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It’s getting hotter…
Well, it may not feel like it right now, but the UK has warmed up over the last decade. The hottest days have become hotter, warm spells have increased and the coldest days aren’t as cold.
That’s according to a new Met Office study which has concluded the UK has experienced more weather extremes over the past 10 years than in previous decades. It also recorded more of what it calls “tropical nights”, where there’s no respite from the heat and the mercury stays above 20C.
The hottest day in each year over the recent 10-year period was 0.8C warmer on average than it was when compared to earlier decades. The study looked at weather data from 1961 to 1990 versus the 10 years between 2008 and 2017. (So it doesn’t include this year’s sizzling summer.)
What’s been driving all this change in the UK climate? The Met Office points to global warming, mainly driven by the use of fossil fuels.
Amber Rudd ‘was let down’
A report into the resignation of the home secretary in April has concluded she was let down by her own officials and was “not supported as she should have been”. When she quit the role Amber Rudd said she had “inadvertently misled” MPs investigating the Windrush scandal. She told the BBC last month that she’d been misled by some civil servants about immigration enforcement. While she admitted she should have done more to find out what was happening, she said when she started “really probing… it became evident that [officials] didn’t know what was going on”.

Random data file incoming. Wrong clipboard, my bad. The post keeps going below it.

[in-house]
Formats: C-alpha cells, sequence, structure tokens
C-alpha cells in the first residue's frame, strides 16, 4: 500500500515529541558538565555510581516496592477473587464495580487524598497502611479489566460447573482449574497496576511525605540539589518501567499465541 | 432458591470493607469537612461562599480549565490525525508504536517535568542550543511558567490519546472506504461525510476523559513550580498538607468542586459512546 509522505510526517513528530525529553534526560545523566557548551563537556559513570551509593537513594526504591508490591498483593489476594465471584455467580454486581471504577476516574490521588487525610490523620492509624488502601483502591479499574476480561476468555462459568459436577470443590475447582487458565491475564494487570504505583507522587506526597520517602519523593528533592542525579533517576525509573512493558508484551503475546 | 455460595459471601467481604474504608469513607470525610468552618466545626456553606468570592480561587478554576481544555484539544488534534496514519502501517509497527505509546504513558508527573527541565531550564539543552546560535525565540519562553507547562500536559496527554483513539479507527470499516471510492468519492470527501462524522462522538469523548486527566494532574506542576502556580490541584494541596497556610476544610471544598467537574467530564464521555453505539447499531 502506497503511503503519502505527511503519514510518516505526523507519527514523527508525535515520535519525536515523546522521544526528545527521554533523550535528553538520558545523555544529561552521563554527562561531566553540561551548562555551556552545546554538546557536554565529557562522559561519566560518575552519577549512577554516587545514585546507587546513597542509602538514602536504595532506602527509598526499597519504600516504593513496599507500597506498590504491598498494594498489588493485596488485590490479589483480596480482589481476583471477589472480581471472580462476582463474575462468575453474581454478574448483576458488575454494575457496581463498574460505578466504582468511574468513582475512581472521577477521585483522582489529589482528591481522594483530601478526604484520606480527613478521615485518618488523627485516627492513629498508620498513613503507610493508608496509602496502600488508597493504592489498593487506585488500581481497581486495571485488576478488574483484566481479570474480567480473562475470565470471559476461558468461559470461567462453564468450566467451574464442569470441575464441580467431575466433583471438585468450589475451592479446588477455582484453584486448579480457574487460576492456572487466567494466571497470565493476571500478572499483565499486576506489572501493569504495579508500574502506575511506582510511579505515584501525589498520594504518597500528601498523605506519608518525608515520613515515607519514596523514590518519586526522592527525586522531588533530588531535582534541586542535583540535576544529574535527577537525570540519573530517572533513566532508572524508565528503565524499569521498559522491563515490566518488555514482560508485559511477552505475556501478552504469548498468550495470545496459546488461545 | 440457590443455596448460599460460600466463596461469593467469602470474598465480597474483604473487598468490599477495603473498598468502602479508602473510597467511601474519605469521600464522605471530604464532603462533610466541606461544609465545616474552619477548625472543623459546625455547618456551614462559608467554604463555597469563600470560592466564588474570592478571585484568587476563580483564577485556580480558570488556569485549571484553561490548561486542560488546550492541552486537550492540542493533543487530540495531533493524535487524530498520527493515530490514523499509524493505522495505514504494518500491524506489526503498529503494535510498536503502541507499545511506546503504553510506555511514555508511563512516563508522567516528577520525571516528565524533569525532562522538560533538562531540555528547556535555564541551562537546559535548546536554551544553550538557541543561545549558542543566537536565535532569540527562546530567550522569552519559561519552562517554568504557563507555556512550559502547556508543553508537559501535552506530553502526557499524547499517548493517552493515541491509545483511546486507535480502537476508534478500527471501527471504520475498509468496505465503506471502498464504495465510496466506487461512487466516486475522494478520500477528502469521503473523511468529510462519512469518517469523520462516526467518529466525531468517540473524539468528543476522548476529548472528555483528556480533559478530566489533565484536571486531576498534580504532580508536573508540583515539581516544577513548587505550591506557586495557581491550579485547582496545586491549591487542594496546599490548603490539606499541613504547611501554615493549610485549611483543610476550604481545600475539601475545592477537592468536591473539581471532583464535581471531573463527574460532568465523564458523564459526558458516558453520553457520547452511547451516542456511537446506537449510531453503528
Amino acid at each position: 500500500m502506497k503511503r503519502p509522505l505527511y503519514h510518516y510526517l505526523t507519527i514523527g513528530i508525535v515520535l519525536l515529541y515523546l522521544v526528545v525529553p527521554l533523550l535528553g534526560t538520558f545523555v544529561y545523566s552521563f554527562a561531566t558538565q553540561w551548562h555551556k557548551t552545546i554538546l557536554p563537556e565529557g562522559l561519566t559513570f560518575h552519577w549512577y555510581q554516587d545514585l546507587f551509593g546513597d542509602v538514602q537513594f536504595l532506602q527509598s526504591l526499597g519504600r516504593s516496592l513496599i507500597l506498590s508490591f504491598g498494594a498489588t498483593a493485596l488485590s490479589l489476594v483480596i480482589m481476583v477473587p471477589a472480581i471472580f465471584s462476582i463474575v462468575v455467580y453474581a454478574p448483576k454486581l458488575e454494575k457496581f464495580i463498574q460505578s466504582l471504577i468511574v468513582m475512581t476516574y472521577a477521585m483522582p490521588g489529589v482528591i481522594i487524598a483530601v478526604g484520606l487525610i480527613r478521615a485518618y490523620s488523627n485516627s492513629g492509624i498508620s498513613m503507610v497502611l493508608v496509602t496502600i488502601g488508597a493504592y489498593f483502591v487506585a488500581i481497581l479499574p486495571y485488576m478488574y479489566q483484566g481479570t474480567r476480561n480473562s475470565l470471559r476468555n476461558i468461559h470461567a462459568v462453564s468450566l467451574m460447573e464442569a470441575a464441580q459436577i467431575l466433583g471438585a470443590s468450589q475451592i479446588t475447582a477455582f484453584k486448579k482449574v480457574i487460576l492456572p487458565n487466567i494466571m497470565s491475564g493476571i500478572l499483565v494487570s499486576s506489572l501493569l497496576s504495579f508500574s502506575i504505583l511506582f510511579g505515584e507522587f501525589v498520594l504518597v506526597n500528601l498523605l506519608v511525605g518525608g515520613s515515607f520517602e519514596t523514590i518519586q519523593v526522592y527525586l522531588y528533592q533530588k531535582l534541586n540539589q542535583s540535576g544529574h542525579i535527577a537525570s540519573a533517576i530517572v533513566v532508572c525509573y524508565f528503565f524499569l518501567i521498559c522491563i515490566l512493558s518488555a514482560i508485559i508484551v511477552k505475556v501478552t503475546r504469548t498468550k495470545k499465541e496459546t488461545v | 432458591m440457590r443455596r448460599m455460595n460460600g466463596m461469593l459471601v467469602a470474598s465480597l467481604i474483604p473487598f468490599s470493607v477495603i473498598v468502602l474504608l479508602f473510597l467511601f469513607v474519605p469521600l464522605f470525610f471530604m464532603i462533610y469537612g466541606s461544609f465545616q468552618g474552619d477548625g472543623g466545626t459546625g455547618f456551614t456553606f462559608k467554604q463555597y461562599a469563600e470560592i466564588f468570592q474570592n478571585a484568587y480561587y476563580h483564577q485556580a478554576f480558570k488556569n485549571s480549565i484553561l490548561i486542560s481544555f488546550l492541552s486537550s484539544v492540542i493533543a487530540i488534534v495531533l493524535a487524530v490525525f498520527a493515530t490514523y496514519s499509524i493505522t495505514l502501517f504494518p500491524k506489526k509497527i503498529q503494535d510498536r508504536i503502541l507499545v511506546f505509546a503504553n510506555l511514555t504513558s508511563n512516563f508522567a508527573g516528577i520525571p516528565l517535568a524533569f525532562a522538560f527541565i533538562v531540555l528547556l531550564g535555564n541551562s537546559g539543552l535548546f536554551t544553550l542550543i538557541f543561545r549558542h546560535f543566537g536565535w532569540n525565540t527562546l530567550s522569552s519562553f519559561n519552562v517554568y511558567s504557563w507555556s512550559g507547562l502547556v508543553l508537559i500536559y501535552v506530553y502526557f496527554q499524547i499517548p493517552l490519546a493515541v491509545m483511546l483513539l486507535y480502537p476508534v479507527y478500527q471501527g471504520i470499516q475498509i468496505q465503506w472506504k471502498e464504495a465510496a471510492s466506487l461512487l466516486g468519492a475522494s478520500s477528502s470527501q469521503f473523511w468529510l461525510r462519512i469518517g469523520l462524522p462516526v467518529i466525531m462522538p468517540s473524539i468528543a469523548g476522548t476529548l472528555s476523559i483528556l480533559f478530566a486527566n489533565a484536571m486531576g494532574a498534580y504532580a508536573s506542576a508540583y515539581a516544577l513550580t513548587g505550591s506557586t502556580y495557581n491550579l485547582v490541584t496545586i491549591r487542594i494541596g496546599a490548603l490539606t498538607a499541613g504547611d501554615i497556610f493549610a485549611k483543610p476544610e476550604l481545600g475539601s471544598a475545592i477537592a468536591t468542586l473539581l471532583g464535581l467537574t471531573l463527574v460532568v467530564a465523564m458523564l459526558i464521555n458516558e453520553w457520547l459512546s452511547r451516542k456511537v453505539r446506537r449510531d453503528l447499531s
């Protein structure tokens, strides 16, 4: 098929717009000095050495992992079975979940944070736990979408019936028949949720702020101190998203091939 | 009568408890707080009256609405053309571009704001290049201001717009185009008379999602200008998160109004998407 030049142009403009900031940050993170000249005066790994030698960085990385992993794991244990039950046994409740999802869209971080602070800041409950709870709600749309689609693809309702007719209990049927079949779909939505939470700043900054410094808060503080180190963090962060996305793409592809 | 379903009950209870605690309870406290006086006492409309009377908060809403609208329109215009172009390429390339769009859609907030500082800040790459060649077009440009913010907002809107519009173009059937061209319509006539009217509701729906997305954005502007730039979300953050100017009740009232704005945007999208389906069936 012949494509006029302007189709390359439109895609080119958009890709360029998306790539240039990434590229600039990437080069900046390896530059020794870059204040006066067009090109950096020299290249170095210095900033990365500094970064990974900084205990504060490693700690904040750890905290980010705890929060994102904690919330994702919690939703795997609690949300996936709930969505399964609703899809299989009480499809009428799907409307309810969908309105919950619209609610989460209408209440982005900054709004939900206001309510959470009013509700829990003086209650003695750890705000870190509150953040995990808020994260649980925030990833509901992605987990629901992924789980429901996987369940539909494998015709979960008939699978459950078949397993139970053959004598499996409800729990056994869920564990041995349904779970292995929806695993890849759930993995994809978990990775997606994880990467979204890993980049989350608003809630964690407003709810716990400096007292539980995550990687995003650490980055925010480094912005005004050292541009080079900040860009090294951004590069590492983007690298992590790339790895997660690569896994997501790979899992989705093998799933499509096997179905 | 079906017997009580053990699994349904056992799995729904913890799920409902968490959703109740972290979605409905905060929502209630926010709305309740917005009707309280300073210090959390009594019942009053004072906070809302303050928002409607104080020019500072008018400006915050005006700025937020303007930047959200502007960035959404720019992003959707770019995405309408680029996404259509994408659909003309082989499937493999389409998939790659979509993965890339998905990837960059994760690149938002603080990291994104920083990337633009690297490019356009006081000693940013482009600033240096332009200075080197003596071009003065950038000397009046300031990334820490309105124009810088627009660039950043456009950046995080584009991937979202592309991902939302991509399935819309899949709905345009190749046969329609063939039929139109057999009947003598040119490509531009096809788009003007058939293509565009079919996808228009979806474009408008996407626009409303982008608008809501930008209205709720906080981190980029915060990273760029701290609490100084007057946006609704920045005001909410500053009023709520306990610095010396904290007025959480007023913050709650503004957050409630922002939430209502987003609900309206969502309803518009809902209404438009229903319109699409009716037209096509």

Is your High Street unhealthy?
Seventy of Britain’s major towns and cities have been ranked according to the impact of their High Streets on the public’s health and wellbeing. Those with more payday lenders, bookmakers, tanning salons and fast food outlets were ranked the worst by the Royal Society for Public Health. Outlets that were considered good for people included leisure centres, health services, libraries and museums and art galleries.
And the verdict is… Grimsby topped the unhealthy list ahead of Walsall and Blackpool, while Edinburgh, Canterbury and Taunton were classed as the healthiest.
The UK towns and cities worse off than 100 years ago
By Andrew Carter and Paul Swinney, Centre for Cities
Over the past century new industries and new ways of working have divided the UK’s towns and cities into haves and have-nots. Some have managed to make the transition, while others have been unable to recreate the boom they enjoyed in the early 20th Century. Why have some cities managed to stride ahead, while others have fallen by the wayside?
What the papers say
Photos of Brexit supporter Arron Banks appear on several front pages following the news he and his Leave.EU campaign are being investigated over alleged funding offences during the 2016 referendum. “Did Russian money help fund his £8m Leave campaign?” asks the Mail. The Financial Times says the criminal investigation into his donations will seek to answer “persistent questions” about the source of the money. Mr Banks has denied any wrongdoing. According to The Telegraph, the government’s decision to delay a crackdown on high-stakes betting machines – prompting the resignation of sports minister Tracey Crouch – may trigger a “revolt” against Theresa May. And The Sun claims former PM David Cameron is mulling a return to front-line politics because he’s “bored”, according to an unnamed friend.
Cressida Dick Met Police chief backs officer’s policing priorities
Murdered journalist Saudi prince ‘said Khashoggi was dangerous’
Chris Cornell Doctor sued over Soundgarden singer’s death
Seven days quiz Who told Donald Trump to stop the music?
If you watch one thing today
If you listen to one thing today
If you read one thing today
Today Cuban leader Miguel Diaz-Canel meets President Vladimir Putin during his first visit to Russia since taking over from Raul Castro
Today Muslim convert Lewis Ludlow is due to be sentenced at the Old Bailey for plotting a terror attack on London’s Oxford Street and raising money for terrorism
On this day
1951 Up to 6,000 British troops are flown into Egypt in an effort to try to quell anti-British disturbances in the region